U.S. Plots Coup in Iraq to Bring Baathists to Power

Has the White House decided the democratically elected Iraqi governemnt has failed? According to this op-ed article from Iran's tightly-controlled Tehran Times, the Bush Adminstration has decided to engineer a return to Sunni-Baathist control, against the will of Iraqi majority Shiites - and more importantly, Iran's Shiites.

By Hassan Hanizadeh

November 26, 2006
Iran - Tehran Times - Home Page (English)    

Scenes (above and below) from today's bombing attacks in the Sadr City
neighborhood of Baghdad. The carefully executed series of bombings killed
at least 160 people and wounded at least 257. It is the most deadly such
attack since the war began, Nov. 23. (above),

—BBC NEWS VIDEO: Baghdad Bombings bring wave of fear, anger and
fingerpointing as Iraq, 'faces the abyss,' Nov. 23, 00:01:48

RealVideo[LATEST NEWS PHOTOS: Sadr City Bombings].

The corpses of some of today's Sadr City bombing
victims at a Baghdad morgue, Nov. 23. (above).

An injured woman holds the arm of her wounded son in a
hospital after the Sadr City bomb attacks. (below).

Iraqi women and children in their Sadr City home, which was
raided by U.S. and Iraqi forces earlier in the day, before the
wave of bombings. The newswire photo caption merely says
that they are 'reacting' to the raid. (above).


The terrorist bombings that killed more than 220 residents of Baghdad's Sadr City on Thursday have caused great concern among Iranians. The bloodshed comes at a time when U.S. forces are responsible for maintaining security in important areas of Iraq's cities.

The increasing insecurity and the focus of the terrorist attacks on Shiites show that there's an organized conspiracy against the Iraqi majority. Vice President Dick Cheney's secret visit to Baghdad and former secretary of state James A. Baker, who is currently the chairman of the Iraq Study Group, are both part of the conspiracy.

[Editor's Note: Although widely reported, Vice President Cheney's office has denied he visited Baghdad].

As these developments were unfolding, it was announced that Tariq Aziz, the former Iraqi foreign minister and close aide of Saddam Hussein, would soon be released from prison.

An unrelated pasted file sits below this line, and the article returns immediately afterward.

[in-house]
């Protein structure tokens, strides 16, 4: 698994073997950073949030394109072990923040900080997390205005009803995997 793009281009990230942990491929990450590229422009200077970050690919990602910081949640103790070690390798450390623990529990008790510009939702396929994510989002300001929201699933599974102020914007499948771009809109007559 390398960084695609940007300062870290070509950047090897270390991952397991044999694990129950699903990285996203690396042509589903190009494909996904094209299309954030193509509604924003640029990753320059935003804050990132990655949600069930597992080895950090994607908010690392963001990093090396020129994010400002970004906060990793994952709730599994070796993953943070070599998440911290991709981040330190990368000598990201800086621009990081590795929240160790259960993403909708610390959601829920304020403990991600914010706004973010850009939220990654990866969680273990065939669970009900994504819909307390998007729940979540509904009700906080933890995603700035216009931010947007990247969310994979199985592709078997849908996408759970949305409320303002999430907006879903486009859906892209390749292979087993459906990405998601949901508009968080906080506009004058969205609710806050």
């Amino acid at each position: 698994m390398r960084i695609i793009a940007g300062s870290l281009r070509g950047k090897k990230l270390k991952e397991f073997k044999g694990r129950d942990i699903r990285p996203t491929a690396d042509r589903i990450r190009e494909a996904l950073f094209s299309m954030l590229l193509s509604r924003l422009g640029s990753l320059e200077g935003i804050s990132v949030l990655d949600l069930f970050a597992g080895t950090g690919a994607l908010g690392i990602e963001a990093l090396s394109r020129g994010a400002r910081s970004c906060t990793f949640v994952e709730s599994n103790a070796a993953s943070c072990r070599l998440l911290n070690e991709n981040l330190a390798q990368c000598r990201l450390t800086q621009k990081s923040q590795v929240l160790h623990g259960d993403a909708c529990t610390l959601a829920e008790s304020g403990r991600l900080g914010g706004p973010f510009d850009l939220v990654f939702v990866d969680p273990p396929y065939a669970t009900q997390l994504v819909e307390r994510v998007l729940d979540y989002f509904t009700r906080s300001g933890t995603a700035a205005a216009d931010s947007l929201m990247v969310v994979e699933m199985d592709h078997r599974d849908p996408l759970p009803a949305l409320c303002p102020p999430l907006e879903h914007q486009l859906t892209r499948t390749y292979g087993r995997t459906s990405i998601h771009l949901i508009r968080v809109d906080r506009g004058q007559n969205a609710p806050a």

In fact, these events are all part of a new American plot to topple Iraqi Prime Minister Nuri al-Maliki's elected government and hand control of the country to Baathist elements.

After 43 months of occupation, American plans in Iraq have hit a brick wall. U.S. officials believe that the root of their failure is that Shiites are struggling to regain their rights through democratic elections. But the Americans are under the mistaken belief that Iraq's minority [Sunnis] can best guarantee U.S. interests because they enjoy the support of some Arab states [also Sunnis].

Accustomed to military coups as the key method of transferring power, this [Sunni] minority, which held a tight grip on power for over eight decades, refused to grant the majority a major role in society.

Under the influence of certain regional powers [Israel and the Gulf Arab states], at this stage the U.S. has concluded that this minority can help Washington implement its New Middle East Initiative.

This theory appears quite illogical In light of global events over the past decade, since if the minority comes to power in Iraq, international terrorism would likely intensify. September 11 and the terrorist attacks in London and Madrid prove that if they acquire a secure base, Arab terrorists with false religious interpretations having nothing to do with true Islam can threaten global security.

A Baathist return to power could provide just such a base for the very terrorists responsible for the bloodbath in Iraq.

Iraq's new government has been established through free elections. Helping the Maliki government suppress Arab terrorists and uproot terrorism in the country is the only way out of the current crisis.

The United States has no alternative but to hand control over Iraqi security to the Iraqi government and gradually withdraw its troops from the country. The era of military coups, like those that occurred in the 1960s and 70s is over.

If the U.S. intends to bring the Baathists back to power, not only Iraq but the entire region will witness a new crisis, the repercussions of which will be felt in the region and around the world.



WindowsVideoIRANIAN TV, IRAN: Excerpts from an interview with Mohsen Rezai, Secretary of the Iranian Expediency Council, November 11, 00:04:08, MEMRI

"America's arrival in the region presented Iran with an historic opportunity. The kind of service that the Americans, with all their hatred, have done us - no superpower has ever done anything similar."

Mohsen Rezai, Iranian Expediency Council Secretary